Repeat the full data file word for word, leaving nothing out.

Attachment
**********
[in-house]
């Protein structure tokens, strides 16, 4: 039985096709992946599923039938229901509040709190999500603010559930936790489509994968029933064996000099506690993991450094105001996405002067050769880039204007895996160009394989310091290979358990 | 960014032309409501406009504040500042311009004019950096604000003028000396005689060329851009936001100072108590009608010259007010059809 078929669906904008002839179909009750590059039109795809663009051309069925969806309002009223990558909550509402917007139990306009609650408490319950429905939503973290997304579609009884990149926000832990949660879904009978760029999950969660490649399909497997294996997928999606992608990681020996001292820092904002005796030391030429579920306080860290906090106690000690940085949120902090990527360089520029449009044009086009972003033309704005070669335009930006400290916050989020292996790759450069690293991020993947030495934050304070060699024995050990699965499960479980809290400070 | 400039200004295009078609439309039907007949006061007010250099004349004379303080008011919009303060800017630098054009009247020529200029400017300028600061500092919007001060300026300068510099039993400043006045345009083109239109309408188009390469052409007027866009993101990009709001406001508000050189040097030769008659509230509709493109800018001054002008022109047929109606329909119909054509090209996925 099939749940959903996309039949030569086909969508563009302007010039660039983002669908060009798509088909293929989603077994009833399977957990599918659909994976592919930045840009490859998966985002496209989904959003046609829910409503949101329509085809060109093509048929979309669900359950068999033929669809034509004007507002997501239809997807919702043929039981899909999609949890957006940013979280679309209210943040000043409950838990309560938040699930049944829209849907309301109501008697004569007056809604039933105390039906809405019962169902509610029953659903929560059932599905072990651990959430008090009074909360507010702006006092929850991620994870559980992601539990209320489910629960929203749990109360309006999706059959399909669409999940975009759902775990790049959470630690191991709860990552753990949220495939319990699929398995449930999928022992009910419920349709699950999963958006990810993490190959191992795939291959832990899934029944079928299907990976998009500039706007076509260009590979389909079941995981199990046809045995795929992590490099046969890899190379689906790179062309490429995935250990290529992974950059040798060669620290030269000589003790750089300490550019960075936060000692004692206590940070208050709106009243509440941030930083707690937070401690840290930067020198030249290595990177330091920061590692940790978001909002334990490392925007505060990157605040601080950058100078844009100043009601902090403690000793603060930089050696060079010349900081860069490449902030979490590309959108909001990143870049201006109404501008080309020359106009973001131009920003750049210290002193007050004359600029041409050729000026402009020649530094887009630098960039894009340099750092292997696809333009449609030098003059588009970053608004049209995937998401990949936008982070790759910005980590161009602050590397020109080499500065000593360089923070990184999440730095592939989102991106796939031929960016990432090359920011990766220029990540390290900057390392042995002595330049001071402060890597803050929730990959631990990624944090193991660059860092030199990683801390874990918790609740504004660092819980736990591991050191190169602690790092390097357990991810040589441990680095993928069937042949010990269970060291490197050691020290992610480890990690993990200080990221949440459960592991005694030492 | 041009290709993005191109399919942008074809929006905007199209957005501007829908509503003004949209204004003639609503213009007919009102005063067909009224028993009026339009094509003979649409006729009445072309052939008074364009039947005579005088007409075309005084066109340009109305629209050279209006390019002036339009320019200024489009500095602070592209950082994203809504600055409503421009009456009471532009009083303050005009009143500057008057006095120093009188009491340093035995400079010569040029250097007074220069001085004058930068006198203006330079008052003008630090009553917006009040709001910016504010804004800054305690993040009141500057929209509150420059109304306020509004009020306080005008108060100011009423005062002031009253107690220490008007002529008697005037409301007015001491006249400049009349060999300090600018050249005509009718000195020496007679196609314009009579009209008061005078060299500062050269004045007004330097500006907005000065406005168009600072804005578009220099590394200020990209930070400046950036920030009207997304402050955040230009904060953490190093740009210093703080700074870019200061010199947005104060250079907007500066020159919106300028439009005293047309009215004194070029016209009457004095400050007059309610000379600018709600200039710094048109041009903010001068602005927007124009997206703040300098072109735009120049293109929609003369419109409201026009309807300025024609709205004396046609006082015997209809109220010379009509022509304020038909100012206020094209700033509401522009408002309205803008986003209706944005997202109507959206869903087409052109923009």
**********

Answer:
[in-house]
């Protein structure tokens, strides 16, 4: 039985096709992946599923039938229901509040709190999500603010559930936790489509994968029933064996000099506690993991450094105001996405002067050769880039204007895996160009394989310091290979358990 | 960014032309409501406009504040500042311009004019950096604000003028000396005689060329851009936001100072108590009608010259007010059809 078929669906904008002839179909009750590059039109795809663009051309069925969806309002009223990558909550509402917007139990306009609650408490319950429905939503973290997304579609009884990149926000832990949660879904009978760029999950969660490649399909497997294996997928999606992608990681020996001292820092904002005796030391030429579920306080860290906090106690000690940085949120902090990527360089520029449009044009086009972003033309704005070669335009930006400290916050989020292996790759450069690293991020993947030495934050304070060699024995050990699965499960479980809290400070 | 400039200004295009078609439309039907007949006061007010250099004349004379303080008011919009303060800017630098054009009247020529200029400017300028600061500092919007001060300026300068510099039993400043006045345009083109239109309408188009390469052409007027866009993101990009709001406001508000050189040097030769008659509230509709493109800018001054002008022109047929109606329909119909054509090209996925 099939749940959903996309039949030569086909969508563009302007010039660039983002669908060009798509088909293929989603077994009833399977957990599918659909994976592919930045840009490859998966985002496209989904959003046609829910409503949101329509085809060109093509048929979309669900359950068999033929669809034509004007507002997501239809997807919702043929039981899909999609949890957006940013979280679309209210943040000043409950838990309560938040699930049944829209849907309301109501008697004569007056809604039933105390039906809405019962169902509610029953659903929560059932599905072990651990959430008090009074909360507010702006006092929850991620994870559980992601539990209320489910629960929203749990109360309006999706059959399909669409999940975009759902775990790049959470630690191991709860990552753990949220495939319990699929398995449930999928022992009910419920349709699950999963958006990810993490190959191992795939291959832990899934029944079928299907990976998009500039706007076509260009590979389909079941995981199990046809045995795929992590490099046969890899190379689906790179062309490429995935250990290529992974950059040798060669620290030269000589003790750089300490550019960075936060000692004692206590940070208050709106009243509440941030930083707690937070401690840290930067020198030249290595990177330091920061590692940790978001909002334990490392925007505060990157605040601080950058100078844009100043009601902090403690000793603060930089050696060079010349900081860069490449902030979490590309959108909001990143870049201006109404501008080309020359106009973001131009920003750049210290002193007050004359600029041409050729000026402009020649530094887009630098960039894009340099750092292997696809333009449609030098003059588009970053608004049209995937998401990949936008982070790759910005980590161009602050590397020109080499500065000593360089923070990184999440730095592939989102991106796939031929960016990432090359920011990766220029990540390290900057390392042995002595330049001071402060890597803050929730990959631990990624944090193991660059860092030199990683801390874990918790609740504004660092819980736990591991050191190169602690790092390097357990991810040589441990680095993928069937042949010990269970060291490197050691020290992610480890990690993990200080990221949440459960592991005694030492 | 041009290709993005191109399919942008074809929006905007199209957005501007829908509503003004949209204004003639609503213009007919009102005063067909009224028993009026339009094509003979649409006729009445072309052939008074364009039947005579005088007409075309005084066109340009109305629209050279209006390019002036339009320019200024489009500095602070592209950082994203809504600055409503421009009456009471532009009083303050005009009143500057008057006095120093009188009491340093035995400079010569040029250097007074220069001085004058930068006198203006330079008052003008630090009553917006009040709001910016504010804004800054305690993040009141500057929209509150420059109304306020509004009020306080005008108060100011009423005062002031009253107690220490008007002529008697005037409301007015001491006249400049009349060999300090600018050249005509009718000195020496007679196609314009009579009209008061005078060299500062050269004045007004330097500006907005000065406005168009600072804005578009220099590394200020990209930070400046950036920030009207997304402050955040230009904060953490190093740009210093703080700074870019200061010199947005104060250079907007500066020159919106300028439009005293047309009215004194070029016209009457004095400050007059309610000379600018709600200039710094048109041009903010001068602005927007124009997206703040300098072109735009120049293109929609003369419109409201026009309807300025024609709205004396046609006082015997209809109220010379009509022509304020038909100012206020094209700033509401522009408002309205803008986003209706944005997202109507959206869903087409052109923009």